Data and Algorithms for DERMS

Distributed Energy Resource Management Systems (DERMS) is a relatively new breed of industry solutions.  As with any immature solutions market, the actual definition of “DERMS” is subject to evolving interpretation. Many entrants from many different directions try to claim the space and carve out a niche.

In research funded by CEATI in 2016, a “DER Operational Maturity Model” framework for integration of DER into distribution utilities, transmission utilities, and ISOs was created. This work concluded that the industry largely accepts the emerging role of DERMS as a distinct solution category to help operate Distributed Energy Resources (DERs) in concert with the functions in other grid management applications like Advanced Distribution Management Systems (ADMS) and Demand Response Management Systems (DRMS) to produce more efficient and reliable outcomes.  A DERMS is typically necessary before reaching Maturity Level 3 (the ‘Integrating’ phase) but can also be necessary earlier to fulfill Level 2 (the ‘Enabling’ phase). The driving factor is usually the pace (and type) of DER growth in the region coupled with the robustness of the utility’s existing network infrastructure to host higher DER penetration rates.  This results in different deployment timing and approach roadmaps taken by different utilities and the specific DERMS features necessary to support that approach.  Thus, we now see a wide degree of functionality variation among DERMS vendors to serve these divergent needs, even though they all consider themselves ‘DERMS.’

The above definition of DERMS is consistent with the solution developed as part of ENERGISE. In particular: the solution is distributed control system that monitors and controls DERs and the overall power distribution to improve power quality and enable increased capacity for additional DERs to be connected. The developed platform and the monitoring and control algorithms are an active network management approach that optimizes the feeder and the DERs connected to the feeder. This optimization is necessary for a utility to achieve level 4 of the DER Operational Matured Model.  

Market analysis has identified three predominant variations of DERMS solutions –

  1. Enterprise DRMS ‘Evolutions’ – Products that evolved out of ‘Demand Response Management Systems’ (DRMS) enterprise software to handle new DER asset types, capabilities, and grid services products. 
  2. Enterprise ADMS ‘Extensions’ – Products that extend ‘Advanced Distribution Management Systems’ (ADMS) enterprise software to handle modeling, forecasting, telemetry, and control of DER assets similarly to more traditional load or network resources.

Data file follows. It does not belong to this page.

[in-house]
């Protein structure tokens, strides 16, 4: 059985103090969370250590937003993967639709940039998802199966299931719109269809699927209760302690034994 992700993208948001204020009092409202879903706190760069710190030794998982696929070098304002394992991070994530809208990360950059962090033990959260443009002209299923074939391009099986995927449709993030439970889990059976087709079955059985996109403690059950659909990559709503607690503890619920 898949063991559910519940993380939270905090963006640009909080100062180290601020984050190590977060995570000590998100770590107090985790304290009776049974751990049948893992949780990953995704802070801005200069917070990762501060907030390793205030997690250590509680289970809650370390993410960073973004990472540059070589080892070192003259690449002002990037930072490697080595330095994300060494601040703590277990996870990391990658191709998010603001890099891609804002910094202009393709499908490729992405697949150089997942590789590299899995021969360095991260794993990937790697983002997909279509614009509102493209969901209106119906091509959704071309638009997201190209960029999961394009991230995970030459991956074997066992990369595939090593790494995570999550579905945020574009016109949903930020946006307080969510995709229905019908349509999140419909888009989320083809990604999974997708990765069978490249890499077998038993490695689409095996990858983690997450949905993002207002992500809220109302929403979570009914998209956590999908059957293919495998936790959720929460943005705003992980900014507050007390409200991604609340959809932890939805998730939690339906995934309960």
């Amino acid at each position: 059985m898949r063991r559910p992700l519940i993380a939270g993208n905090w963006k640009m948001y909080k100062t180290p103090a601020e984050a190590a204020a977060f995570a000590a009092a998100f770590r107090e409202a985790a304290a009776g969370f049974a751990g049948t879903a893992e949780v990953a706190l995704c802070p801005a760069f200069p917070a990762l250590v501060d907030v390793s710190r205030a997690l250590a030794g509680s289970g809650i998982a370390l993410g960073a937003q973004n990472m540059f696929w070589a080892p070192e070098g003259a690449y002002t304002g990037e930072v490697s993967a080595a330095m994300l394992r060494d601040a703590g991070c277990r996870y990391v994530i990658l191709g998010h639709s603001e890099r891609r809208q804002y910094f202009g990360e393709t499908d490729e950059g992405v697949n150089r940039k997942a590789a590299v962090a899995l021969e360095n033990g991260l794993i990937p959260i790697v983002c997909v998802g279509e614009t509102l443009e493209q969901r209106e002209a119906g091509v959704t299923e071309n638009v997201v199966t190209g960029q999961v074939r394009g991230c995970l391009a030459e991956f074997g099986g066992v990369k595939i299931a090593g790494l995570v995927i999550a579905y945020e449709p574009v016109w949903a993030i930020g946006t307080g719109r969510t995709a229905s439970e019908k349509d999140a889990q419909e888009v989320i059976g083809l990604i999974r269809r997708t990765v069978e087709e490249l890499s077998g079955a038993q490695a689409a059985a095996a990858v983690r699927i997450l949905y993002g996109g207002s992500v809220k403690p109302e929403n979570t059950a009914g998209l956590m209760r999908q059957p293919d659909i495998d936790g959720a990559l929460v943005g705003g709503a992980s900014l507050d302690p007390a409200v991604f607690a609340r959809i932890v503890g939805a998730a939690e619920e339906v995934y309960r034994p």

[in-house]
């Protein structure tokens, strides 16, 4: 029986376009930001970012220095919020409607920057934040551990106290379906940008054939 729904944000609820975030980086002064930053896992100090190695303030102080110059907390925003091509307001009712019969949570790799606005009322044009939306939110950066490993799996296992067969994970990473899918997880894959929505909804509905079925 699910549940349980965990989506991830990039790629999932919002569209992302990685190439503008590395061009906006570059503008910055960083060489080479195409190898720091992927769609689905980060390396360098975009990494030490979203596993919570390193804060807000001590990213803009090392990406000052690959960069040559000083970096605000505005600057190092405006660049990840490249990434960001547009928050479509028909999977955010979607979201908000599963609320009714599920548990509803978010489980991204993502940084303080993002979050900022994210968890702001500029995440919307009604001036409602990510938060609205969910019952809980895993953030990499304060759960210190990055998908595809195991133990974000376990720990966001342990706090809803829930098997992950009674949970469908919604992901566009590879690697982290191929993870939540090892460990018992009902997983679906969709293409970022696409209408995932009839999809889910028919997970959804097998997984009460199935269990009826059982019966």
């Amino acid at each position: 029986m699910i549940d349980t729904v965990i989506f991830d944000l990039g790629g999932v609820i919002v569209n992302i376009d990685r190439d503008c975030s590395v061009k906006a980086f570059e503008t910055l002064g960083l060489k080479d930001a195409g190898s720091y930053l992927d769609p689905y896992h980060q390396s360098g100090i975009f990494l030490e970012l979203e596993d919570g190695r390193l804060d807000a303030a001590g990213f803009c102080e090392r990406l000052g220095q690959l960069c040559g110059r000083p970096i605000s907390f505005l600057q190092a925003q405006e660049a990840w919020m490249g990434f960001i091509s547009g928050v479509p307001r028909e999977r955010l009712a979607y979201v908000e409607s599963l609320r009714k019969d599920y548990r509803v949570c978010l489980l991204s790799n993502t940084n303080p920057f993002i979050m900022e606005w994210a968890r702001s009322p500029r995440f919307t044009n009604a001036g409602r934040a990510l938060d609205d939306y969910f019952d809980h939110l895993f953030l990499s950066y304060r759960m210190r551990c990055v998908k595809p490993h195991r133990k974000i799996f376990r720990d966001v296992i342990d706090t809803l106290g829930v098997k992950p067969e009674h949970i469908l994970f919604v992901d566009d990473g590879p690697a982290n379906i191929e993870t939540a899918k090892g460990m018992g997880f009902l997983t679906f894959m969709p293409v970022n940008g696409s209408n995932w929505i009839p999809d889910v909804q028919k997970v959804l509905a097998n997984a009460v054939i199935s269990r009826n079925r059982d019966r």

3. Standalone DERMS Solutions – Mostly start-ups and innovative products that merge selected DRMS and ADMS functionality into a completely new hybrid solution focused specifically on DER operations.   

The ‘Enterprise’ class DERMS solution types are typically deployed within the Information Technology (IT) or Operations Technology (OT) environment of a utility central control room.  The ‘Standalone’ DERMS solutions may be deployed centrally or in a more distributed fashion closer to the grid edge, though many have multi-layered architectures with central, cloud-based, and grid-edge components.

Expanding the availability of critical grid algorithms for animating the grid of the future amplifies the value of the grid data models in the BetterGrids repository. It enables the creation of impactful systems to meet the goals of a clean and resilient grid.



Stephen Callahan's picture
Thank Stephen for the Post!
Energy Central contributors share their experience and insights for the benefit of other Members (like you). Please show them your appreciation by leaving a comment, 'liking' this post, or following this Member.
More posts from this member


Spell checking: Press the CTRL or COMMAND key then click on the underlined misspelled word.

No discussions yet. Start a discussion below.

Get Published - Build a Following

The Energy Central Power Industry Network is based on one core idea - power industry professionals helping each other and advancing the industry by sharing and learning from each other.

If you have an experience or insight to share or have learned something from a conference or seminar, your peers and colleagues on Energy Central want to hear about it. It's also easy to share a link to an article you've liked or an industry resource that you think would be helpful.

                 Learn more about posting on Energy Central »